April 29, 2013
Was playing with my Linux Mint OS and I somehow got the boot time all screwed up. Word of caution, never try a dual boot with a Ubuntu based distro with Arch, it will work, but not without consequences. Anyway, to fix the Mint boot time I had to run a few commands.
Open Terminal and run " lsblk -f "
NAME FSTYPE LABEL UUID MOUNTPOINT
├─sdc1 ext4 Home 7bfb59b4-d6d1-4d94-86de-09ef40b970f3 /home
├─sdc2 ext4 LMint c7629b72-3e1a-443f-b36a-6296bd9a08bf /
└─sdc3 swap f9d85fab-2b1e-4a4f-8e8d-064fcd1f60b7
This is the output for my linux drive
Now open a second terminal and keep both terminals open and run " sudo nano /etc/fstab "
UUID=c7629b72-3e1a-443f-b36a-6296bd9a08bf / ext4 errors=remount-ro 0 1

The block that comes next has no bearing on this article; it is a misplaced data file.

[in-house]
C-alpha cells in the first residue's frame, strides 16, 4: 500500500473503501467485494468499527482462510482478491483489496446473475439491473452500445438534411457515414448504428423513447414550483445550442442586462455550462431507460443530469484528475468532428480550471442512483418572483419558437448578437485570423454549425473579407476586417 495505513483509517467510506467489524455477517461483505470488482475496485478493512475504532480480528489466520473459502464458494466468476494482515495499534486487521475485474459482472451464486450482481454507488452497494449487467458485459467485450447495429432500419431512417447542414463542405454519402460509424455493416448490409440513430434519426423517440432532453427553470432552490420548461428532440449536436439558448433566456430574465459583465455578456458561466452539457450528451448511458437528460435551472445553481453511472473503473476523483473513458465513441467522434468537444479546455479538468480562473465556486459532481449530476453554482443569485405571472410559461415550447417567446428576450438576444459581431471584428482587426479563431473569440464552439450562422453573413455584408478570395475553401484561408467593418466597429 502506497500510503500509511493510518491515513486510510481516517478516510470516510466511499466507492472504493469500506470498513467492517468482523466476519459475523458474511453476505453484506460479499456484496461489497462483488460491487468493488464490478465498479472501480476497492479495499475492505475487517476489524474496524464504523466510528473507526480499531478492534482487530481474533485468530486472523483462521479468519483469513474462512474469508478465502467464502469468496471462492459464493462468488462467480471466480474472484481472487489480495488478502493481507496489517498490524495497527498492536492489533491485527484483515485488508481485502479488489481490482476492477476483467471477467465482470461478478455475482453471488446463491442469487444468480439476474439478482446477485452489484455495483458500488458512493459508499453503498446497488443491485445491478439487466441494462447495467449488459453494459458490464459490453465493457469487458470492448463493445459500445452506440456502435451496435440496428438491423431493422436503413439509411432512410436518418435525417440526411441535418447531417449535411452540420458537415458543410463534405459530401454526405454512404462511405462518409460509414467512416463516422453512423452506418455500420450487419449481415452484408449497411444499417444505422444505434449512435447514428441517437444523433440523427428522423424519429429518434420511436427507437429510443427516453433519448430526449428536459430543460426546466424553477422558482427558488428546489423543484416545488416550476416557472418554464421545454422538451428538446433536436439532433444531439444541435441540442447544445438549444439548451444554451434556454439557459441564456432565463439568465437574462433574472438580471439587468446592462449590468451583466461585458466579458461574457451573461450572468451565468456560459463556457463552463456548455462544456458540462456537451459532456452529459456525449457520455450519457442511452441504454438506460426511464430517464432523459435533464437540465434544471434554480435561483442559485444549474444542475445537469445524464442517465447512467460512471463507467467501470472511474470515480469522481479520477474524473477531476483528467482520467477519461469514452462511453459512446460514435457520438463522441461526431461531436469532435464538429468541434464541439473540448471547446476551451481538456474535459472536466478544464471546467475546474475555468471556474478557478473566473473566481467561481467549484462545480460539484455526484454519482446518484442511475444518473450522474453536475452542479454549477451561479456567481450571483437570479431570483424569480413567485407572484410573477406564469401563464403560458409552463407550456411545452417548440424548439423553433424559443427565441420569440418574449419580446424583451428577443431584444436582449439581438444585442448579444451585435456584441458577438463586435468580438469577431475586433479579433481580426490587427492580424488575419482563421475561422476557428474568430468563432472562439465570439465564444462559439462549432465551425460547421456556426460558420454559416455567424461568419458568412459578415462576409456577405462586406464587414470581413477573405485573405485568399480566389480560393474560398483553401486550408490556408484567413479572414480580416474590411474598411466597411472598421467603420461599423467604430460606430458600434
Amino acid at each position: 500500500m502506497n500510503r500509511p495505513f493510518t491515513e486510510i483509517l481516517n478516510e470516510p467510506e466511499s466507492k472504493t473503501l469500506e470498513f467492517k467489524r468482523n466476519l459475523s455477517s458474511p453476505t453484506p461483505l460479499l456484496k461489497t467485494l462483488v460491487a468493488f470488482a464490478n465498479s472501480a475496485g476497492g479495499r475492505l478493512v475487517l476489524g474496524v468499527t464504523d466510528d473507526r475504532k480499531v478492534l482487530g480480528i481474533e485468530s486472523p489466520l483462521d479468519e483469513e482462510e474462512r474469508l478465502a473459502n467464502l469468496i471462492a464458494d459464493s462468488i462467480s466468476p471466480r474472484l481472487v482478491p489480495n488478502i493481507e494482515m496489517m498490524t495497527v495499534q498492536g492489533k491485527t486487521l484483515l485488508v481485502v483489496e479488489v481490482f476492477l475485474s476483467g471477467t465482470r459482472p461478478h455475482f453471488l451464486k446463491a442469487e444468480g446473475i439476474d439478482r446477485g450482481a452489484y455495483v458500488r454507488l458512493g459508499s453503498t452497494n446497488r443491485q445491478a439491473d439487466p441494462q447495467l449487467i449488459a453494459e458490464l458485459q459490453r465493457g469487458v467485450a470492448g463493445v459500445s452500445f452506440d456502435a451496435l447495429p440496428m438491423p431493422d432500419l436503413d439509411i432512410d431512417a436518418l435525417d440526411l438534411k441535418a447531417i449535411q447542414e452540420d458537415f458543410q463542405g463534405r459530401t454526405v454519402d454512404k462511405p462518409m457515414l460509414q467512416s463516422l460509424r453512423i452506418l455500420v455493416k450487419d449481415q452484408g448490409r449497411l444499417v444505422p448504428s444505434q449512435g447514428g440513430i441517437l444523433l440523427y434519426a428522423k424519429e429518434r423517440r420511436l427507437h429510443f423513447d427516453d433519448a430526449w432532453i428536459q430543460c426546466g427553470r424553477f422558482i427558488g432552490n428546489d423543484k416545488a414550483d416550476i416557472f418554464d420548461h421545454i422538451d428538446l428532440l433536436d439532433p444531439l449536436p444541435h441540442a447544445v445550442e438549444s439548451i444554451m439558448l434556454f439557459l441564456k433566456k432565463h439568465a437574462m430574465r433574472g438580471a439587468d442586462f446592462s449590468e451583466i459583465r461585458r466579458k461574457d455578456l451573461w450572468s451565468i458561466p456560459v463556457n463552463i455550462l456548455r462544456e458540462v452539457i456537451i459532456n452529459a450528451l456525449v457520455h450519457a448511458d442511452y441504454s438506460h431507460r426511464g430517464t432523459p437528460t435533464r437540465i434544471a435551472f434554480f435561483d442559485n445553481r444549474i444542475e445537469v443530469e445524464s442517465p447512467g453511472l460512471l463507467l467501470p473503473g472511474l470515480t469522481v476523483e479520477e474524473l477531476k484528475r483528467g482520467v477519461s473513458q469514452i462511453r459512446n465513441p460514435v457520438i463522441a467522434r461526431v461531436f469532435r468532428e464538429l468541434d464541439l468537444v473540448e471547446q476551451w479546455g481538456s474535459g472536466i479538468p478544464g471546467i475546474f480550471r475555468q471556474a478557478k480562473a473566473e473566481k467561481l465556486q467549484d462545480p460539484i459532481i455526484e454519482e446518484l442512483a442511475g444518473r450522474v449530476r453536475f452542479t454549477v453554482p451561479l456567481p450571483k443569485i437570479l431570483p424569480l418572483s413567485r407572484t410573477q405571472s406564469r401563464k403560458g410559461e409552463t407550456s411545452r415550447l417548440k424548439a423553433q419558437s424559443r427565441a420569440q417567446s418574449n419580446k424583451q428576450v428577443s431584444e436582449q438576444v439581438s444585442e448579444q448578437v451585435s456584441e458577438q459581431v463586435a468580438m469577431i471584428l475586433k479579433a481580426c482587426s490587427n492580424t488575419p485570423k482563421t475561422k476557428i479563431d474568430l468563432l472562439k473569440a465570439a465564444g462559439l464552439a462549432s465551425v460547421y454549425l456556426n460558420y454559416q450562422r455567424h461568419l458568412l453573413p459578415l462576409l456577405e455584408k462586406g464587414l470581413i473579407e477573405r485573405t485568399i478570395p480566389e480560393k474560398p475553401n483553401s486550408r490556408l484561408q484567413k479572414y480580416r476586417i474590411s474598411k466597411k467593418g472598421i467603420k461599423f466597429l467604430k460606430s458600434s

UUID=7bfb59b4-d6d1-4d94-86de-09ef40b970f3 /home ext4 defaults 0 2
UUID=f9d85fab-2b1e-4a4f-8e8d-064fcd1f60b7 swap sw 0 0
Compare the swap UUID's to make sure they are the same
Due to my ignorance, mine had gotten changed due to the dual boot with Arch
to this UUID=0d2ccae3-a730-4730-bd51-7452359c78e2
The sudo nano /etc/fsab will show the original swap UUID
If different, then change back to the original UUID
The lsblk -f will show what swap UUID is being used
Using nano I copied and pasted the fstab file
to the lsblk -f file and deleted the other UUID
Boot time is now restored to what it used to be.
Most Users Ever Online: 2303
Currently Browsing this Page:
Guest Posters: 10
Administrators: Jim Hillier, Richard Pedersen, David Hartsock, Marc Thomas
Moderators: Carol Bratt, dandl, Jason Shuffield, Jim Canfield, Terry Hollett, Sergey Grankin